The guy that had to leave the hearing to attend his grand-daughter’s birthday party was also embarrassing.  Does he not see that every person on that panel saw through his “aw shucks” demeanor?  Does he really expect us to believe that every single person in his association has hung a shingle as a private investigator? He represents (probably) about a dozen former federal agents that are enjoying life with a pension after having devoted a career to protecting and serving (for which I will say I’m grateful).  But to say you can’t afford a few hundred bucks for a license?  

The guy that got up there and said he charged three time what everybody else does, yet can’t afford to show up in proper attire, was humorous.  I’m sure he knew this hearing was scheduled and if he was intent on making an impression as a guy that charges $200+ an hour, he sure didn’t make that with me.  

Here’s what made me the maddest.  The total lack of understanding by the opponents about the issue of cost.  Opponent after opponent lined up and bitched about the $1,000 license fee.  This fee structure is based upon the last bill, which is going away (regardless of the outcome of SB133).  So to talk about it is absolutely worthless.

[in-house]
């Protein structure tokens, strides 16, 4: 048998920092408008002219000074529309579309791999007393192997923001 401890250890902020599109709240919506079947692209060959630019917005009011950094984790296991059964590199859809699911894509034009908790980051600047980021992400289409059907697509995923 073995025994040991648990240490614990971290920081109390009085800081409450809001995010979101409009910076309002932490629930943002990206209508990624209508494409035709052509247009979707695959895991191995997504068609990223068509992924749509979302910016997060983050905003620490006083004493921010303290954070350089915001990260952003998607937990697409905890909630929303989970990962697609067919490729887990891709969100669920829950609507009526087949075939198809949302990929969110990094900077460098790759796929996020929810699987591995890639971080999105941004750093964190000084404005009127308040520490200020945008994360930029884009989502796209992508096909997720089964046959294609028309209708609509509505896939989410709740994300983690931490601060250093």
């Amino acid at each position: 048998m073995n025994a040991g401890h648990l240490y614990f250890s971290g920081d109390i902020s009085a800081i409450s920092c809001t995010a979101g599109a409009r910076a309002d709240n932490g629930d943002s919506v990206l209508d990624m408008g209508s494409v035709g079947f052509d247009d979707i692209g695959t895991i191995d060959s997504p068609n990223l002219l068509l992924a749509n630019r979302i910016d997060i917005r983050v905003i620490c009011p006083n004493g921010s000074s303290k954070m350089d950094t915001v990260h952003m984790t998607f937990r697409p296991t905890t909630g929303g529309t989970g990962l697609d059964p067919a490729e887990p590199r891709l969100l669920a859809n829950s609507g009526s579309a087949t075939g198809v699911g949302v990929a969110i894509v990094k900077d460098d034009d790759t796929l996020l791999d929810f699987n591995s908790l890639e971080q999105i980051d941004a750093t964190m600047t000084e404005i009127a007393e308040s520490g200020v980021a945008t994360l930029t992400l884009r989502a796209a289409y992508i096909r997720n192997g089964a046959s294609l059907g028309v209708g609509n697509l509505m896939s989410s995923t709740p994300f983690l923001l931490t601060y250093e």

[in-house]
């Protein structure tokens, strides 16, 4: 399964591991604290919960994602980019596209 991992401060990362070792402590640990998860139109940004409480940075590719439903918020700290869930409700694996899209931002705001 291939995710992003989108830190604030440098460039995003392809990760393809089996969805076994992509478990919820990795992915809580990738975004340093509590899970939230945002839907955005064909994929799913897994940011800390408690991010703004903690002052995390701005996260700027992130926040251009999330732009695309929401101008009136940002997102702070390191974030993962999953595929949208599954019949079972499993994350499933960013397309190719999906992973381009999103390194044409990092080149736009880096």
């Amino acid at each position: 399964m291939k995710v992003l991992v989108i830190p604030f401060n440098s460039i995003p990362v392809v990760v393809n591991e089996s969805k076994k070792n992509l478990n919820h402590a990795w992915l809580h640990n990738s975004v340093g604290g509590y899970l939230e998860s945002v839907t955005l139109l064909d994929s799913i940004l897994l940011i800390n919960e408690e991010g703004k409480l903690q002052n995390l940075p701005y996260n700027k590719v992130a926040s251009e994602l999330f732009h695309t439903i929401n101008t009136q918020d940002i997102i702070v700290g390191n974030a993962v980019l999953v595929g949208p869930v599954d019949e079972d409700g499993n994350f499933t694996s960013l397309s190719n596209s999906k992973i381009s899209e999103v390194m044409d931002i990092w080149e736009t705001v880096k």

You know, this bill has some issues.  But the opponents did absolutely noting to explain to me why we shouldn’t regulate private investigators.  

So to the opponents, this is my question:  

Why SHOULDN’T we regulate?  You’ve given me nothing to agree with you on.  Don’t talk to me about how it will put you out of business.  Its hogwash and you know it.  Don’t tell me there’s no demonstrable harm, because its been demonstrated.  Give me a real reason NOT to regulate.  

There sure are a lot of people outside of Colorado watching what’s going on in the Centennial State these days.

A blogger up in Washington has now weighed in.  But he falls short on a few points…mainly because he has no first-hand knowledge of what’s going on in Colorado.  In his first paragraph, he says, “I felt like it was quietly taking place”.  Maybe if he were sitting in the Rocky Mountains instead of the Cascades, he would feel differently.  The truth is that folks (for and against) have been meeting over the issue for months (and have been arguing for years) and there as been a lot of effort to bring mandatory licensing to Colorado.  There has also been a lot of effort to kill licensing altogether.  But as someone who is actually here in Colorado, I can promise this:  Nothing here is happening “quietly”.